US 20080205020 A1
An integrated circuit includes a first lead frame and a second lead frame that extend from an overmolded circuit assembly. Each of the lead frames includes a piercing portion to pierce through insulation on a corresponding electrical conduit. The piercing portion of the lead frames also provides a wrap around feature to mechanically secure the wire to the corresponding electrical conduit. In this manner, several processes can be eliminated and are not required for the desired mechanical and electrical connection of the integrated circuit lead frame to corresponding electrical conductors.
1. A method of attaching a wire to a lead frame comprising the steps of:
a) removing material to form a piercing portion; and
b) piercing a wire with the piercing portion to provide an electrically conductive connection between the wire and the lead frame.
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9. A lead frame for an integrated circuit comprising:
a first lead including a first pointed end for piercing a first electrical conduit; and
a second lead including a second pointed end for piercing a second electrical conduit.
10. The lead frame as recited in
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14. An integrated circuit assembly comprising:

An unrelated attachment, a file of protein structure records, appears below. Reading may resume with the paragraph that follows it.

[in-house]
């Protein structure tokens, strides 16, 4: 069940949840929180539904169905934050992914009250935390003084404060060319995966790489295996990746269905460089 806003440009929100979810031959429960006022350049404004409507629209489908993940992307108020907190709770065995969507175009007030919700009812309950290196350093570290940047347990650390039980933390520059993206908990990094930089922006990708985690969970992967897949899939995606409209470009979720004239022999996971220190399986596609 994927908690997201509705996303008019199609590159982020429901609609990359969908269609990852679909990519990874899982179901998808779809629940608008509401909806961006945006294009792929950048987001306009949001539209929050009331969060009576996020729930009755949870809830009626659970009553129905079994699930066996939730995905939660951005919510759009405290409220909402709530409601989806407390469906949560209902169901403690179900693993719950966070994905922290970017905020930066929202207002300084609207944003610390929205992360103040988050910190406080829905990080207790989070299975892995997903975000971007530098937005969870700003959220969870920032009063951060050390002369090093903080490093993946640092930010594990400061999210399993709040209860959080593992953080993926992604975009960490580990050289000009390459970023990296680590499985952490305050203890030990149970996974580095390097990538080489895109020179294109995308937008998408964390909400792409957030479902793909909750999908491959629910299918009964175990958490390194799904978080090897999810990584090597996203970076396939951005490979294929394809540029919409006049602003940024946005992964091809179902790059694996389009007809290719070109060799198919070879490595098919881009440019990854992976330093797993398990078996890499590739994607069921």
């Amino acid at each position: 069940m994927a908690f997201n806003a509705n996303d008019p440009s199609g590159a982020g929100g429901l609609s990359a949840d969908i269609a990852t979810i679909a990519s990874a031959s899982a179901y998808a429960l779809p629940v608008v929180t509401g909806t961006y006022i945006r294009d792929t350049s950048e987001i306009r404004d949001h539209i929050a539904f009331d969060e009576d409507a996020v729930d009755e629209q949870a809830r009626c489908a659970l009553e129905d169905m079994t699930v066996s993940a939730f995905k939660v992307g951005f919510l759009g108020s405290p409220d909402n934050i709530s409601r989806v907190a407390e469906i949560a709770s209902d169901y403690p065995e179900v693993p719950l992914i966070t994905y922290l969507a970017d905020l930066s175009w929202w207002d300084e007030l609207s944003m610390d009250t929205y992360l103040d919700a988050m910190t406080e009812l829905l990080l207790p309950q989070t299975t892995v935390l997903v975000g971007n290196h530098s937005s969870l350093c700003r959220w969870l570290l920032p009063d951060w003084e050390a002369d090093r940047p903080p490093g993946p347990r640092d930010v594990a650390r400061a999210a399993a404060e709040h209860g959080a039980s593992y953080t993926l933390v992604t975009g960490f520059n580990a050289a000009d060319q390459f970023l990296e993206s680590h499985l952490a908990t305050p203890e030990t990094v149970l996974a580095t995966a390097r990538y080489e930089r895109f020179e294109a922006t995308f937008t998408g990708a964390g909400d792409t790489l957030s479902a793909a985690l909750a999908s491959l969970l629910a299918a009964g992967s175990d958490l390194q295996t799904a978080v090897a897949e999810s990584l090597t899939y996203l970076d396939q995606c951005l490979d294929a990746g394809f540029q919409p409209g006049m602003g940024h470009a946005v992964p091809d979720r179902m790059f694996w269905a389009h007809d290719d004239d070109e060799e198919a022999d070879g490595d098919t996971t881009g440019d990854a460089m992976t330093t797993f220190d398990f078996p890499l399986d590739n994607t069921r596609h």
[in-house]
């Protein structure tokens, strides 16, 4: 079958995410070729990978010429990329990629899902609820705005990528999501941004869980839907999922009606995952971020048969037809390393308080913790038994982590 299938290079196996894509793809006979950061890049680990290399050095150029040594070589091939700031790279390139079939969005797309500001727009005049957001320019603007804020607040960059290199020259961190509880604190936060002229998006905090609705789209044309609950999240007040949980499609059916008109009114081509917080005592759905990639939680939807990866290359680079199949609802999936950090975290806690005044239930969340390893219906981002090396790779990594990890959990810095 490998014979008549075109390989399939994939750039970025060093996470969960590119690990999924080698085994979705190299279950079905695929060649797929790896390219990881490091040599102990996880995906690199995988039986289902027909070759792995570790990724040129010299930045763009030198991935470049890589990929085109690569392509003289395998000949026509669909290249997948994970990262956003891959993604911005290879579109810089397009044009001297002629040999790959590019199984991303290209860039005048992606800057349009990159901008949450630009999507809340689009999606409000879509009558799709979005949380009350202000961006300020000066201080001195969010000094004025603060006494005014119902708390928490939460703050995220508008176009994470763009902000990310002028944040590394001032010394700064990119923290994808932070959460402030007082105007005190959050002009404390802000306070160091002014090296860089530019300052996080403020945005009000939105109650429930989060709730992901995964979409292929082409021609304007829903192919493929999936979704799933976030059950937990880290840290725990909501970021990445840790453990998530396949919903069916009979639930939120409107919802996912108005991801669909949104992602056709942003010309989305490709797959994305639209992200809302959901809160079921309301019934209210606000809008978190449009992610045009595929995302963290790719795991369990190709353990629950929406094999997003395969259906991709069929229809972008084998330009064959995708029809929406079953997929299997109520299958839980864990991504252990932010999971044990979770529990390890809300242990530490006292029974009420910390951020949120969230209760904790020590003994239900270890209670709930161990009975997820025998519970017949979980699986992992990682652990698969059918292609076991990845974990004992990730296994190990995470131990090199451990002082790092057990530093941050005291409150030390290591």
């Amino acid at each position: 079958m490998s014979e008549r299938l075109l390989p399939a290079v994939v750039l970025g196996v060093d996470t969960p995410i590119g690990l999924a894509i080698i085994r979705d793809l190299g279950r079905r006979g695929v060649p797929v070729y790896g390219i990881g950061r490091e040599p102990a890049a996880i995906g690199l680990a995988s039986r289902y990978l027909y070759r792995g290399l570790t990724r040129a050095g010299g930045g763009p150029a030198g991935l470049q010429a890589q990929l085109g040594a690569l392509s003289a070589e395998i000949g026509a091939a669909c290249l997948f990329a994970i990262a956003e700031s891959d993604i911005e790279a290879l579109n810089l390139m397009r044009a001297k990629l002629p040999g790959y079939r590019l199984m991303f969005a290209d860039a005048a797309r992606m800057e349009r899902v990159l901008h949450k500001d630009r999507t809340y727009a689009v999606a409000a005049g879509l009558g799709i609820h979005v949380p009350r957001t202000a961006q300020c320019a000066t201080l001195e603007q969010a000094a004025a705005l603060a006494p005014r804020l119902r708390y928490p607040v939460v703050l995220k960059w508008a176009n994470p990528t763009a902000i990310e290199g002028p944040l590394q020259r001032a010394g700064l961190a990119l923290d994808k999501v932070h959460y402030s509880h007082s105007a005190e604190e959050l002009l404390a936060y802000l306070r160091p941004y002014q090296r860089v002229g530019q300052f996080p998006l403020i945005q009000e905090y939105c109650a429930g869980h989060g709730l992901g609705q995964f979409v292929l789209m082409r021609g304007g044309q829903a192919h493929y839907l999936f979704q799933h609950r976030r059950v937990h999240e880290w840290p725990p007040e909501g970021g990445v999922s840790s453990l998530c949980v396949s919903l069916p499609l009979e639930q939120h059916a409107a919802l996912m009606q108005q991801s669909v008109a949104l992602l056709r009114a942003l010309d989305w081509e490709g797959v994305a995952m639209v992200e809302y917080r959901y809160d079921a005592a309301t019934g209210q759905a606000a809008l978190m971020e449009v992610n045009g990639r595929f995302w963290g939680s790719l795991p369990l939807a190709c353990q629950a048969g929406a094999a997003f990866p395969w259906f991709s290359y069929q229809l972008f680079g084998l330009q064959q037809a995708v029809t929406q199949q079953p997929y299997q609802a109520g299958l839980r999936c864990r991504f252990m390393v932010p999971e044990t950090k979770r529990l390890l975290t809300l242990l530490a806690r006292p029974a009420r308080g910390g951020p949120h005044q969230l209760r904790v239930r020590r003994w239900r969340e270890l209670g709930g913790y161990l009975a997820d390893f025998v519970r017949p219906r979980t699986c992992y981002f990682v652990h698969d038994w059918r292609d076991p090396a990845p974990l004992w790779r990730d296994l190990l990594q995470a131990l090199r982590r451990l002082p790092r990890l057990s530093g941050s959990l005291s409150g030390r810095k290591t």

a circuit overmolded to protect elements of the circuit;
a first lead extending from the circuit including a first pointed end; and
a second lead extending from the circuit including a second pointed end.
15. The assembly as recited in
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18. An integrated circuit assembly comprising:
a circuit disposed within an overmolding material;
a first lead including a first crimp pad formable to crimp onto an electrical conduit; and
a second lead including a second crimp pad formable to crimp onto an electrical conduit.
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The application claims priority to U.S. Provisional Application Nos. 60/891,597 and 60/891,609 both filed on Feb. 26, 2007.
This invention generally relates to a method of attaching a wire to a lead frame. More particularly, this invention relates to a method and lead frame for attaching a wire to the lead frame without soldering or welding.